• I flew cross the country to meet my father’s long lost cousins, on my own, barely knowing anyone. I had met one of the cousins once, for about an hour, but when she invited me to come out and stay a week with her and her family, I just got up and went.
  • I own my house (which is a rental unit, so I am a landlord,) and my cabin. I take care of both these somewhat complicated properties on my own.
  • I got married.
  • I got divorced. (Both were acts of bravery.)
  • I regularly give seminars in front of large groups of people. I fly all over the country, by myself, to teach.
  • I stepped out of the familiar and decided to lose weight for the first time ever.
  • I started lifting weights.
  • and so on…

As I wrote, more and more acts of bravery started pouring out of my head. Even things I had earlier classified as decisions made on fear, I was able to turn around and see the brave acts within them. It completely changed my perspective on my life – in particular those parts that hurt.

I also realized that I have been struggling to regain my sense of bravery, and that a lot of my work over the last year has been trying to get back into my old groove – to feel like myself again. These rail trail bike thoughts helped enormously. I’ve got some decisions to make coming up, and it is hard to choose the right path when you are hamstrung with anxiety. Recovering my sense of strength is a step on the right path.

Flooded Heart trail

Yet Another Fitness Adventure!

Guess what I tried? Stand Up Paddleboarding!

If you are wondering what we are all looking at, the instructor is in the middle giving a safety lesson. Yay paddleboards!

If you are wondering what we are all looking at, the instructor is in the middle giving a safety lesson. Yay paddleboards!

Yep, it was another adventure! My boxing/fitness studio offered the class. The owner said that in summer fewer people go to the gym, so the studio offers some speciality programs to keep people motivated. Sometimes it’s high intensity classes in the studio and sometimes it’s one-off classes like this.

I’ll admit, I wasn’t sure I was going to enjoy it. The studio emailed us about the class back in June. At that time I assumed that by late July it would be hot. You know, the way late summer usually is. However, this has been a particularly cool summer here in the Midwest. How cool? Well, that morning when I got up, it was 58 degrees. We also had a 60 percent chance of thunderstorms that night. On top of weather concerns, I had “first class” jitters. You know what I mean – those silly butterflies that say things like:

  • You are going to fall in the lake many, many times, and unlike when you fail at other things, everyone will be staring at you.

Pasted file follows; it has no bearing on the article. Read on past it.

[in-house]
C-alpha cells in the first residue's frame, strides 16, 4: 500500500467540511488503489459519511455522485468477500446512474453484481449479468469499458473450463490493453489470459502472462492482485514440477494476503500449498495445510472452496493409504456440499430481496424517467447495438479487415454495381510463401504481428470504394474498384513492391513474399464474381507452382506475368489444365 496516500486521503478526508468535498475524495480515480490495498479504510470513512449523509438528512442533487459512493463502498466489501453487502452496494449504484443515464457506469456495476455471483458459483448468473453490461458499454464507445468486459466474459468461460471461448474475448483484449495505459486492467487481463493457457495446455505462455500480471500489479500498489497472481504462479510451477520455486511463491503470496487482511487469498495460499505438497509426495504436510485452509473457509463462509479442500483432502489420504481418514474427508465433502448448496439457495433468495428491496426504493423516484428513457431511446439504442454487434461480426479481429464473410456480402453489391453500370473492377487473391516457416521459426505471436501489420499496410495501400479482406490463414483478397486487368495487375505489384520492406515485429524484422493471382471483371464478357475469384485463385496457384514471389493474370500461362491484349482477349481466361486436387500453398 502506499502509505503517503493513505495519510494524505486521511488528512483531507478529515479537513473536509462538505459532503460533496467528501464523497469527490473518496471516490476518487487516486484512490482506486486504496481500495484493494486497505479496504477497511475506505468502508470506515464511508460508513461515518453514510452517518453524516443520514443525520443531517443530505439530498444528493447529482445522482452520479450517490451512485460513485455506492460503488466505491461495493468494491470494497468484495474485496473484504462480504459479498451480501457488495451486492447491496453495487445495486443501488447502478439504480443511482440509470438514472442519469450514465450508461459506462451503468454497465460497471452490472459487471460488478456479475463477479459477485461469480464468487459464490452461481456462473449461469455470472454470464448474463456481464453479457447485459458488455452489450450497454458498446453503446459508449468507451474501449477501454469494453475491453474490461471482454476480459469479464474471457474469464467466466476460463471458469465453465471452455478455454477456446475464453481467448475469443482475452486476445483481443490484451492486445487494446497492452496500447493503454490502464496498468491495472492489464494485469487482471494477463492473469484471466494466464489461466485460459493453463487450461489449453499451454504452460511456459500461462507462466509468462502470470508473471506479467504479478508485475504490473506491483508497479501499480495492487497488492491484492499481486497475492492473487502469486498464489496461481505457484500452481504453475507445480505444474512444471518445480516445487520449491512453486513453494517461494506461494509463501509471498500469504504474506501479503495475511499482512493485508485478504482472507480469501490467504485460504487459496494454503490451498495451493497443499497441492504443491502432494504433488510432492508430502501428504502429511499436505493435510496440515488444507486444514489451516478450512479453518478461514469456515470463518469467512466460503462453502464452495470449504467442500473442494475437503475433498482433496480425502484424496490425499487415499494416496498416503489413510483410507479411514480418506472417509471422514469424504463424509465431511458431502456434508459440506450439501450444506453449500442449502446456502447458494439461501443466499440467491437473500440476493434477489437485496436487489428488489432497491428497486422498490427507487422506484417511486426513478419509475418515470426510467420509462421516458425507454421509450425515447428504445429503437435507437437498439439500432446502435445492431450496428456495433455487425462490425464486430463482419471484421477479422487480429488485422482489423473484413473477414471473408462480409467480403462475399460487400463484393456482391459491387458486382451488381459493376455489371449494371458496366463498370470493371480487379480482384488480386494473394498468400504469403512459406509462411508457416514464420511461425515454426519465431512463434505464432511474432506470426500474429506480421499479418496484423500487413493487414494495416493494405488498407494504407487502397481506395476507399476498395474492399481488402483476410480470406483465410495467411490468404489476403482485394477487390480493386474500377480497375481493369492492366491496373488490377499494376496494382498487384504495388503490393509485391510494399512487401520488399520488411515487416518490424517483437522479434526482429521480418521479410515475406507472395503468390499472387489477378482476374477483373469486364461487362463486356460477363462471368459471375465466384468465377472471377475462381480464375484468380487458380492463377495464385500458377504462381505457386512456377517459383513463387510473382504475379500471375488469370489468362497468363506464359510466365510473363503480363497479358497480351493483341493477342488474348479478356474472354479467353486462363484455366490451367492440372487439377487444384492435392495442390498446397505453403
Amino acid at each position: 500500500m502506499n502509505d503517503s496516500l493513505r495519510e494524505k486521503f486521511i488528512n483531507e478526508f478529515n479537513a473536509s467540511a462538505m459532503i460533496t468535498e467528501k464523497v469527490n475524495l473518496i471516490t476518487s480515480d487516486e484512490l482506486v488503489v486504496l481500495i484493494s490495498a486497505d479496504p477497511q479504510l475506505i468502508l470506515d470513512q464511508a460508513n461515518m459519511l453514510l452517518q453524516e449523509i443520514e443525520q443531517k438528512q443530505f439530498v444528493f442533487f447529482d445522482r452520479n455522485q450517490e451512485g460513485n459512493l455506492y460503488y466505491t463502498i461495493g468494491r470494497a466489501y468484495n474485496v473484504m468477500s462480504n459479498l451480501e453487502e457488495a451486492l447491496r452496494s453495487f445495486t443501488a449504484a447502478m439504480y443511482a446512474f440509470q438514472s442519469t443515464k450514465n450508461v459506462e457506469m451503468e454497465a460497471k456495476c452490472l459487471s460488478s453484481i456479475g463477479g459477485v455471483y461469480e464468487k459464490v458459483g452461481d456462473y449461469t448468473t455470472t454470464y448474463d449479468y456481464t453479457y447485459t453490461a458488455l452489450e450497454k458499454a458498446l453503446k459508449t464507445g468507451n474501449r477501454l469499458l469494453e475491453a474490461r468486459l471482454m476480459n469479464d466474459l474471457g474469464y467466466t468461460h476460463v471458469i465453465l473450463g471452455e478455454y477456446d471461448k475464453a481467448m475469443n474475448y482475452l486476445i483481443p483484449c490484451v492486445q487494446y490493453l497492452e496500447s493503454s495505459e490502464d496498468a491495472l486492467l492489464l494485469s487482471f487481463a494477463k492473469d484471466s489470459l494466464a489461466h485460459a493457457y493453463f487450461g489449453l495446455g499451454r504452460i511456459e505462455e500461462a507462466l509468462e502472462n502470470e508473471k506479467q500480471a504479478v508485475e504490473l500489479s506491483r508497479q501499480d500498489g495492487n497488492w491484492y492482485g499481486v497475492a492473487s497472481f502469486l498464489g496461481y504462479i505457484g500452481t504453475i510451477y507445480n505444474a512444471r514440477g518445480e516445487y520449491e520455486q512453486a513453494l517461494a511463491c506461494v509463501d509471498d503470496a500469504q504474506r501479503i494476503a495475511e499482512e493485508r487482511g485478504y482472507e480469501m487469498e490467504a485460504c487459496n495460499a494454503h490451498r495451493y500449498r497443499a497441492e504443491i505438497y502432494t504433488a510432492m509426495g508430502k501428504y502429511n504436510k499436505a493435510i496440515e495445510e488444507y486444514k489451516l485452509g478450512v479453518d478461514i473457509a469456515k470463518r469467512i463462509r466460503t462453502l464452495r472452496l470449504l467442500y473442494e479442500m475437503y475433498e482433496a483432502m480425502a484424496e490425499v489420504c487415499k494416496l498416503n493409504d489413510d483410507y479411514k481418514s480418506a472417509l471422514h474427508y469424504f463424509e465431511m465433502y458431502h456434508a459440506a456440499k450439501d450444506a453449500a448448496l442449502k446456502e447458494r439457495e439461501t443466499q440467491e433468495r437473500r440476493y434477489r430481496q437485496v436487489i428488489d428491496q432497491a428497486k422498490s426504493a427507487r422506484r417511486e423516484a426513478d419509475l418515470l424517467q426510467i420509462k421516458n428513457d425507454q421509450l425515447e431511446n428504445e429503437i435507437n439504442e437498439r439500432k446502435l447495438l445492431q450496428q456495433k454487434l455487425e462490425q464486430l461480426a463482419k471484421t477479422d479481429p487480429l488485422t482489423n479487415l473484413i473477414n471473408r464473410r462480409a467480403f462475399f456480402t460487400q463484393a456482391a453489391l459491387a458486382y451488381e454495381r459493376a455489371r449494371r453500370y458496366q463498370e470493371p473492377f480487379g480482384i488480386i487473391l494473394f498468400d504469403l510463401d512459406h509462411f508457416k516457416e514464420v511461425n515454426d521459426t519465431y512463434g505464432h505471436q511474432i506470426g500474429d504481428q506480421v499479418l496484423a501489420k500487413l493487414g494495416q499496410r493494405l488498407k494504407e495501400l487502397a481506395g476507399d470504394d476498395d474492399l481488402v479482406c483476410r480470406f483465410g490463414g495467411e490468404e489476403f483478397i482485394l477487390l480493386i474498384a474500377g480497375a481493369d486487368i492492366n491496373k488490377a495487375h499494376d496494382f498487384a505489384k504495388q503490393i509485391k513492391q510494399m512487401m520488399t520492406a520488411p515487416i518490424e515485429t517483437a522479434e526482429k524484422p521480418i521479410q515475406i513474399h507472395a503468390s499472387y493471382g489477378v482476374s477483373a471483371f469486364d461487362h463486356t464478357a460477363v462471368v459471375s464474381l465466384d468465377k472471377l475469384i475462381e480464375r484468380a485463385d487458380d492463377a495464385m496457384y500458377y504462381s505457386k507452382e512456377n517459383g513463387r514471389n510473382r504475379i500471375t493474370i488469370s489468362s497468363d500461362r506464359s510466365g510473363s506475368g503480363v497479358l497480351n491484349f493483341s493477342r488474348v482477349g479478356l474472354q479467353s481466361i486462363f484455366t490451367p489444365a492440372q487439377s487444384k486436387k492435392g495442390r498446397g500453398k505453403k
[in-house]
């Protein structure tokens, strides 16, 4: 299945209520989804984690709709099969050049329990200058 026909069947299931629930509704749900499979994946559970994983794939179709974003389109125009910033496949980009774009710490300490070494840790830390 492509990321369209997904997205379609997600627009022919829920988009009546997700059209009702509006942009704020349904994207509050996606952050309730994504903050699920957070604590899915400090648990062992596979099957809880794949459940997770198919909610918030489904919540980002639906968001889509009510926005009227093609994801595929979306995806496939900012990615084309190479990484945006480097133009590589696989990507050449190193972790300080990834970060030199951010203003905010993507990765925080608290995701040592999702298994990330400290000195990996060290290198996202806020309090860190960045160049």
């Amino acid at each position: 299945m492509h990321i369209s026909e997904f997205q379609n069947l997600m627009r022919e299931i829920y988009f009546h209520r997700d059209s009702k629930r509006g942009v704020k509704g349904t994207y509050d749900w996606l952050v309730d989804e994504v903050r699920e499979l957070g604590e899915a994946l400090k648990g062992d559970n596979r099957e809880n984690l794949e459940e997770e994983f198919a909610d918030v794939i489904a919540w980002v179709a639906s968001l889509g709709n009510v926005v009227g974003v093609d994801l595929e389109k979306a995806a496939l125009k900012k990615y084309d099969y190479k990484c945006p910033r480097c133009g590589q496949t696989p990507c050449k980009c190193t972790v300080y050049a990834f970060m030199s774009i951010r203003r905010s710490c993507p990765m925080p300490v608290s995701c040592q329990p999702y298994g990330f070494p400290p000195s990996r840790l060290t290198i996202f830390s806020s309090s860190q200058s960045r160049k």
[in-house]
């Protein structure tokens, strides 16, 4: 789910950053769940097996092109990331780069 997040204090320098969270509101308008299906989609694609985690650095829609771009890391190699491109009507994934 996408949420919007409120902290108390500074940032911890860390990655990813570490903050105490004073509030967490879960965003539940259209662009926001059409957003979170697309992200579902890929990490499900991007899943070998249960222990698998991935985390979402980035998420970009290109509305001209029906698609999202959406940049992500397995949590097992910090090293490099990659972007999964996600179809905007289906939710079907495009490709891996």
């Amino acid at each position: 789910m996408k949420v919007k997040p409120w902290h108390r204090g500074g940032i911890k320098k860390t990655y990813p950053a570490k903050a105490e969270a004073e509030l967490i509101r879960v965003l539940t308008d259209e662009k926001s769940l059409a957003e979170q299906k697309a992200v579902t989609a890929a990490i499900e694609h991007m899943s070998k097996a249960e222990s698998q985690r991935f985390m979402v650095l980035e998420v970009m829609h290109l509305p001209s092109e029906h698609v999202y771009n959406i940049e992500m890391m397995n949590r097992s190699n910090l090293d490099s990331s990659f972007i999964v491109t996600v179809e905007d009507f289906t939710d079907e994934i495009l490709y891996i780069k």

• You do not have balance. You do not know what you are doing. Why are you taking this class?
  • You do not know how to dress for this. The email said to bring layers… but you are on a board on a lake, what does that even mean???
  • It is going to storm.
  • The lake will be cold.
  • You will fall in, then lightening will strike your head.

(Okay, maybe I wasn’t really worried about that last one.)

But you know… I had said I would go. Plus there was a nonrefundable equipment rental fee. And the thunderstorm warnings were moved until later that night. So, I packed a bag with everything I could think of (two towels, water bottle, sweatshirt, spare shoes, etc.) and after work, headed to the lake.

I didn’t need worry. Standup Paddleboards are a lot more stable than they look. In fact, the only time I got wet was carrying my board out of the water to the shore. I never fell in, and even if I had, everyone was super supportive of the folks that took a swim. As one gal said, “Once you fall in, it stops being scary. What’s going to happen? I’ll get more wet?”

This class was awesome on a number of levels. First of all, one of my goals with fitness is to try everything. I am so, so new at all this. I hated sports as a kid and for most of my life, I was not athletic. I’m still learning what I like, and what I don’t. I figure that the best way to learn that is just to try everything. That’s also why I took Pilates the other day – it’s all about new experiences.

I’m trying to be anti-fragile. Nerd Fitness has a great article about that here: Becoming Antifragile: How to Prepare Yourself for Chaos. If I am going to make fitness a way of life, I don’t want to be locked into anything. I know myself, I can become obsessed. Then, if something goes wrong, I have a tendency to drop it like a hot potato. I don’t want that to derail me. Having a huge list of things that help me keep active that I love is much better than being obsessed with just one thing.